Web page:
Most examples of data-associated maps use shapes with colored outlines and fill to delineate political or geographical boundaries. This type of map is called a “Choropleth map” and certainly has the most significant visual effect on users.
Incredibly, if you use choropleth maps (or intend to use them because you think they’re pretty), you’re probably doing it wrong.
When not to use a choropleth (or polygon) map
First, it is essential to note that there are two preferred approaches to displaying quantitative information on a map: variations in color intensity or size, or intensity and size.
The map of filled polygons below demonstrates the outcome of the 2012 US election. In blue, the states where Obama won, and in red, Romney.
The result of the election we all know: The elected candidate was Obama (coloured in blue).
But this is not a conclusion that can be drawn from the map, because there are more red areas than blue areas; This leads us to believe that it was Romney who won.
In reality, the big confusion is that, when working with colored polygons, it is the area of the filled shape that jumps out at us.
States like Montana (470,000 votes) and Wyoming (250,000 votes) geographically occupy a large area of the map, but represent very little when compared to much smaller states in area like New York (7 million votes) and Maryland (2.5 million votes).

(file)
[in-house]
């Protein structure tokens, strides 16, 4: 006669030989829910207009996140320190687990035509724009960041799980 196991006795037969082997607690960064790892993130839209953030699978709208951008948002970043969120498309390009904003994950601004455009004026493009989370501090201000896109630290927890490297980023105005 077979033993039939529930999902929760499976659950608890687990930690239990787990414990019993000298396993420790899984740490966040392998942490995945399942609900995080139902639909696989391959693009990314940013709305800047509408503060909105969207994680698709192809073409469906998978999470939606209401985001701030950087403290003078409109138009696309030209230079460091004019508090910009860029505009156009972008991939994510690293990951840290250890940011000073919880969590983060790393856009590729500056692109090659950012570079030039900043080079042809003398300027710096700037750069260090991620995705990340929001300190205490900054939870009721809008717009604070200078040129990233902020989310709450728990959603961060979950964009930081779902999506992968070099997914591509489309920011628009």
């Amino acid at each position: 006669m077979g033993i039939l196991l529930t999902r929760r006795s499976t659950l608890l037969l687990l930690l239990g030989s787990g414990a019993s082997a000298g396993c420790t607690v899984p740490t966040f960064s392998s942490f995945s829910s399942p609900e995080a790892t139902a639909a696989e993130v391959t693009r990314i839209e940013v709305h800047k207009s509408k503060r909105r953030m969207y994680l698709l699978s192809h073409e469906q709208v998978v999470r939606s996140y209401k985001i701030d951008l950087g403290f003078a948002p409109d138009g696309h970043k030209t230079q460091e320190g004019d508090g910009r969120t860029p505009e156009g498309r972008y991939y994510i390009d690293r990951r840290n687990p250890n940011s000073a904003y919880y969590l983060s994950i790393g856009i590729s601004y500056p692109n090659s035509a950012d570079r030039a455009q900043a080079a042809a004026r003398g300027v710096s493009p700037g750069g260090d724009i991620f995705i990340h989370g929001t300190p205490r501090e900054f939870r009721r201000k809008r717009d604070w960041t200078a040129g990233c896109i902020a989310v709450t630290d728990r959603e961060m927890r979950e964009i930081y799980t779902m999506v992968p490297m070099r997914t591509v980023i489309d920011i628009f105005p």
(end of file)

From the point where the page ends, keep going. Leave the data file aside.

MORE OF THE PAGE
Our eyes perceive larger areas than smaller areas, even if they are exactly the same color.
How to best use the polygon map
To correct the distortion created by the example above, a possible improvement would be to work with gradients: the higher the number of votes, the stronger the color shade (either blue or red, depending on who won that state).
Still, the area of each state causes our eyes to become confused.
The best alternative would be to work with circles on the map, varying color and size, so actual performance becomes clear (in this example it means a reflection on the number of votes and who won) at each dot on the map.
Qlik Sense offers a few tricks on how to build a clean and easy-to-read map. These are:
- Don’t use the Google Maps-like “satellite view”: it brings too much detail and can get in the way of making sense of the map
- Customize the map colours and remove all excess labels and information
- When drawing circles (the data), avoid internal gradient styles: always use solid colors, preferably with transparency, allowing you to see overlapping points on the map
When should we use a polygon map?
As we said, in most cases, the map with circles will work best. But there are cases where polygon maps are more suitable:
- When the area and geographic position are critical to understanding the visualization, such as in an agricultural map that shows areas planted, harvested, productivity in these areas, etc.
If you want to learn more about this topic, below are some recommended contents:
The Atlantic – You Learn Something Every Day: “Choropleth”
Introduction to Geographical Data Visualization
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